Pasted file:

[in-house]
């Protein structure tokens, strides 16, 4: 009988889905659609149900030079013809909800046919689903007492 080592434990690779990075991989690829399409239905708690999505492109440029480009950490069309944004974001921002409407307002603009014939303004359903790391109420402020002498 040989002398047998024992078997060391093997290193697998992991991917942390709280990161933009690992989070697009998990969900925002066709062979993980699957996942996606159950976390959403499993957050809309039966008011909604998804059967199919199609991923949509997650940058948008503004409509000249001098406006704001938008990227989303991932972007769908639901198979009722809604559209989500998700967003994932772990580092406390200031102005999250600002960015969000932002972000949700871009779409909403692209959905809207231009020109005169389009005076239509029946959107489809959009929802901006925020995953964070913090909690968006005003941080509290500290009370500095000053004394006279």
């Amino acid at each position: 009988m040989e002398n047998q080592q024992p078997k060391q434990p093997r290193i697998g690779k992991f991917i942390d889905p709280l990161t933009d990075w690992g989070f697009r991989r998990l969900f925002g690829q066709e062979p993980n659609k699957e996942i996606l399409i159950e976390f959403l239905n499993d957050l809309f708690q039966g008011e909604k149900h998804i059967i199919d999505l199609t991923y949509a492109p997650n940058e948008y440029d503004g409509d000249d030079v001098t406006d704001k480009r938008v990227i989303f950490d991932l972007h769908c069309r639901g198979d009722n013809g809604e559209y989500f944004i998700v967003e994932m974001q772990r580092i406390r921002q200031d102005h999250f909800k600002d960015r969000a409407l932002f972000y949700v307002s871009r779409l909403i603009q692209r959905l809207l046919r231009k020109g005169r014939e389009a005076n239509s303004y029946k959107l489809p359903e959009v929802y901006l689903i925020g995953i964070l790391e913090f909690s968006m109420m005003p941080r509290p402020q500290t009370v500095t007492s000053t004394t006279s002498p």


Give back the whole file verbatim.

[in-house]
């Protein structure tokens, strides 16, 4: 009988889905659609149900030079013809909800046919689903007492 080592434990690779990075991989690829399409239905708690999505492109440029480009950490069309944004974001921002409407307002603009014939303004359903790391109420402020002498 040989002398047998024992078997060391093997290193697998992991991917942390709280990161933009690992989070697009998990969900925002066709062979993980699957996942996606159950976390959403499993957050809309039966008011909604998804059967199919199609991923949509997650940058948008503004409509000249001098406006704001938008990227989303991932972007769908639901198979009722809604559209989500998700967003994932772990580092406390200031102005999250600002960015969000932002972000949700871009779409909403692209959905809207231009020109005169389009005076239509029946959107489809959009929802901006925020995953964070913090909690968006005003941080509290500290009370500095000053004394006279």
């Amino acid at each position: 009988m040989e002398n047998q080592q024992p078997k060391q434990p093997r290193i697998g690779k992991f991917i942390d889905p709280l990161t933009d990075w690992g989070f697009r991989r998990l969900f925002g690829q066709e062979p993980n659609k699957e996942i996606l399409i159950e976390f959403l239905n499993d957050l809309f708690q039966g008011e909604k149900h998804i059967i199919d999505l199609t991923y949509a492109p997650n940058e948008y440029d503004g409509d000249d030079v001098t406006d704001k480009r938008v990227i989303f950490d991932l972007h769908c069309r639901g198979d009722n013809g809604e559209y989500f944004i998700v967003e994932m974001q772990r580092i406390r921002q200031d102005h999250f909800k600002d960015r969000a409407l932002f972000y949700v307002s871009r779409l909403i603009q692209r959905l809207l046919r231009k020109g005169r014939e389009a005076n239509s303004y029946k959107l489809p359903e959009v929802y901006l689903i925020g995953i964070l790391e913090f909690s968006m109420m005003p941080r509290p402020q500290t009370v500095t007492s000053t004394t006279s002498p």